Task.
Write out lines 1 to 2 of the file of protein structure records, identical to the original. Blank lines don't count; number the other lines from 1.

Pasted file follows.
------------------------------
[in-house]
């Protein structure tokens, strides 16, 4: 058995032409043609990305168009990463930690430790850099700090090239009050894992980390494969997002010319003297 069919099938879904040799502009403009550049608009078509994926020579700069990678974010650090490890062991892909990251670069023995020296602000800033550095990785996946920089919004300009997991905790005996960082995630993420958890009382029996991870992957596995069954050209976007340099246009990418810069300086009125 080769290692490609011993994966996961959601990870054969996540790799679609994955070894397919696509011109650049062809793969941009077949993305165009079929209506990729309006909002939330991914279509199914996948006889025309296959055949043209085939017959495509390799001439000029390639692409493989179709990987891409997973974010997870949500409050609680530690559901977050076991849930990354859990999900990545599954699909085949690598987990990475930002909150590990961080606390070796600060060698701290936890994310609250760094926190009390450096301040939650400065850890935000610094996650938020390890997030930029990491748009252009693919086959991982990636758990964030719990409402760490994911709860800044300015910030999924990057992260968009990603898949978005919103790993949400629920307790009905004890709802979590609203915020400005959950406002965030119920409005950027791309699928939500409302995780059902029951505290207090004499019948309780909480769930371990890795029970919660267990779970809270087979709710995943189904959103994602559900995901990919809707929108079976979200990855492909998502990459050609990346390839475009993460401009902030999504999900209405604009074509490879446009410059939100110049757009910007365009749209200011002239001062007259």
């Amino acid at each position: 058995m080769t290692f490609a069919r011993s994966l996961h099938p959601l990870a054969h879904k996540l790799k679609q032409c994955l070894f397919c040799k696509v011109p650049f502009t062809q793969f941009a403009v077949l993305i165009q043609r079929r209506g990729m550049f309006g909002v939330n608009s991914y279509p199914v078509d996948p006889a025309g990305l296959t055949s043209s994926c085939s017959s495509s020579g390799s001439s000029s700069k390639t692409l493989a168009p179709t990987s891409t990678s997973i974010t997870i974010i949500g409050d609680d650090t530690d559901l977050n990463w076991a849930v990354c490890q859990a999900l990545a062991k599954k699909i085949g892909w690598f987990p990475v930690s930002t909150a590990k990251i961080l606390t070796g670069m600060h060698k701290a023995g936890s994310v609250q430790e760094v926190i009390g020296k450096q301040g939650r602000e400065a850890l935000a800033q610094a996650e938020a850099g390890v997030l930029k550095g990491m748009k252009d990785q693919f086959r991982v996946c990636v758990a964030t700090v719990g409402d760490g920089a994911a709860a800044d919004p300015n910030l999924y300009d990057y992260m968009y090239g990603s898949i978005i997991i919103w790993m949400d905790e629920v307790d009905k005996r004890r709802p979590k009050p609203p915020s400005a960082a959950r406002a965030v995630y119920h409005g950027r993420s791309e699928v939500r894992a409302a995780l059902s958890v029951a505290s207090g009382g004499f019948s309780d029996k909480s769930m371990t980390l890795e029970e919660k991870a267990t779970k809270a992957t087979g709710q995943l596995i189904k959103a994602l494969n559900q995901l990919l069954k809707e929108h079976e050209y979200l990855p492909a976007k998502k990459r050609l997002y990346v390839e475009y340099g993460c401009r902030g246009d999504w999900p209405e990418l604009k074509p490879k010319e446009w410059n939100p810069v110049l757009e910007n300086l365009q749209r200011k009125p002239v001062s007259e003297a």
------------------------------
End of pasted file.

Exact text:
[in-house]
């Protein structure tokens, strides 16, 4: 058995032409043609990305168009990463930690430790850099700090090239009050894992980390494969997002010319003297 069919099938879904040799502009403009550049608009078509994926020579700069990678974010650090490890062991892909990251670069023995020296602000800033550095990785996946920089919004300009997991905790005996960082995630993420958890009382029996991870992957596995069954050209976007340099246009990418810069300086009125 080769290692490609011993994966996961959601990870054969996540790799679609994955070894397919696509011109650049062809793969941009077949993305165009079929209506990729309006909002939330991914279509199914996948006889025309296959055949043209085939017959495509390799001439000029390639692409493989179709990987891409997973974010997870949500409050609680530690559901977050076991849930990354859990999900990545599954699909085949690598987990990475930002909150590990961080606390070796600060060698701290936890994310609250760094926190009390450096301040939650400065850890935000610094996650938020390890997030930029990491748009252009693919086959991982990636758990964030719990409402760490994911709860800044300015910030999924990057992260968009990603898949978005919103790993949400629920307790009905004890709802979590609203915020400005959950406002965030119920409005950027791309699928939500409302995780059902029951505290207090004499019948309780909480769930371990890795029970919660267990779970809270087979709710995943189904959103994602559900995901990919809707929108079976979200990855492909998502990459050609990346390839475009993460401009902030999504999900209405604009074509490879446009410059939100110049757009910007365009749209200011002239001062007259």